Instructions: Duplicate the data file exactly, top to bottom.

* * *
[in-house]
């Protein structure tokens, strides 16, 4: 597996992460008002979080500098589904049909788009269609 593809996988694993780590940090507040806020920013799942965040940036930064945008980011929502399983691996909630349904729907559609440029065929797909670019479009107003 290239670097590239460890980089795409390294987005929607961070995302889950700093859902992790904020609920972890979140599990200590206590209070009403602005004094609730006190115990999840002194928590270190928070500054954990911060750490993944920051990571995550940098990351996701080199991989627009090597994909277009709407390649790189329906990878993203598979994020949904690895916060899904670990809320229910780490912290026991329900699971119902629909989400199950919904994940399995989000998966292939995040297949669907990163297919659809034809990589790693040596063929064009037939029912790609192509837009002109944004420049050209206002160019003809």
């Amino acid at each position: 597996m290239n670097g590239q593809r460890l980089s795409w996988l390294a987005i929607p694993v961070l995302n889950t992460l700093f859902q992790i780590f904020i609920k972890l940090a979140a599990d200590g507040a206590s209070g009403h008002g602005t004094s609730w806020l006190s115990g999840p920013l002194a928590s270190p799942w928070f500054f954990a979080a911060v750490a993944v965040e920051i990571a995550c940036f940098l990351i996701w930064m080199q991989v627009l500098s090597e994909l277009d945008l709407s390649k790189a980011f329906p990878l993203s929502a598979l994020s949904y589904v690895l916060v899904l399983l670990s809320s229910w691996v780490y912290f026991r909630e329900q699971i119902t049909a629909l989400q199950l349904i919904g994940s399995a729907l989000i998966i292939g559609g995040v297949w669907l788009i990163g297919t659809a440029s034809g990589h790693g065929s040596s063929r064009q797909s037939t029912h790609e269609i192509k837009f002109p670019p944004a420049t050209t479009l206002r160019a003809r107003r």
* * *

[in-house]
């Protein structure tokens, strides 16, 4: 597996992460008002979080500098589904049909788009269609 593809996988694993780590940090507040806020920013799942965040940036930064945008980011929502399983691996909630349904729907559609440029065929797909670019479009107003 290239670097590239460890980089795409390294987005929607961070995302889950700093859902992790904020609920972890979140599990200590206590209070009403602005004094609730006190115990999840002194928590270190928070500054954990911060750490993944920051990571995550940098990351996701080199991989627009090597994909277009709407390649790189329906990878993203598979994020949904690895916060899904670990809320229910780490912290026991329900699971119902629909989400199950919904994940399995989000998966292939995040297949669907990163297919659809034809990589790693040596063929064009037939029912790609192509837009002109944004420049050209206002160019003809």
């Amino acid at each position: 597996m290239n670097g590239q593809r460890l980089s795409w996988l390294a987005i929607p694993v961070l995302n889950t992460l700093f859902q992790i780590f904020i609920k972890l940090a979140a599990d200590g507040a206590s209070g009403h008002g602005t004094s609730w806020l006190s115990g999840p920013l002194a928590s270190p799942w928070f500054f954990a979080a911060v750490a993944v965040e920051i990571a995550c940036f940098l990351i996701w930064m080199q991989v627009l500098s090597e994909l277009d945008l709407s390649k790189a980011f329906p990878l993203s929502a598979l994020s949904y589904v690895l916060v899904l399983l670990s809320s229910w691996v780490y912290f026991r909630e329900q699971i119902t049909a629909l989400q199950l349904i919904g994940s399995a729907l989000i998966i292939g559609g995040v297949w669907l788009i990163g297919t659809a440029s034809g990589h790693g065929s040596s063929r064009q797909s037939t029912h790609e269609i192509k837009f002109p670019p944004a420049t050209t479009l206002r160019a003809r107003r």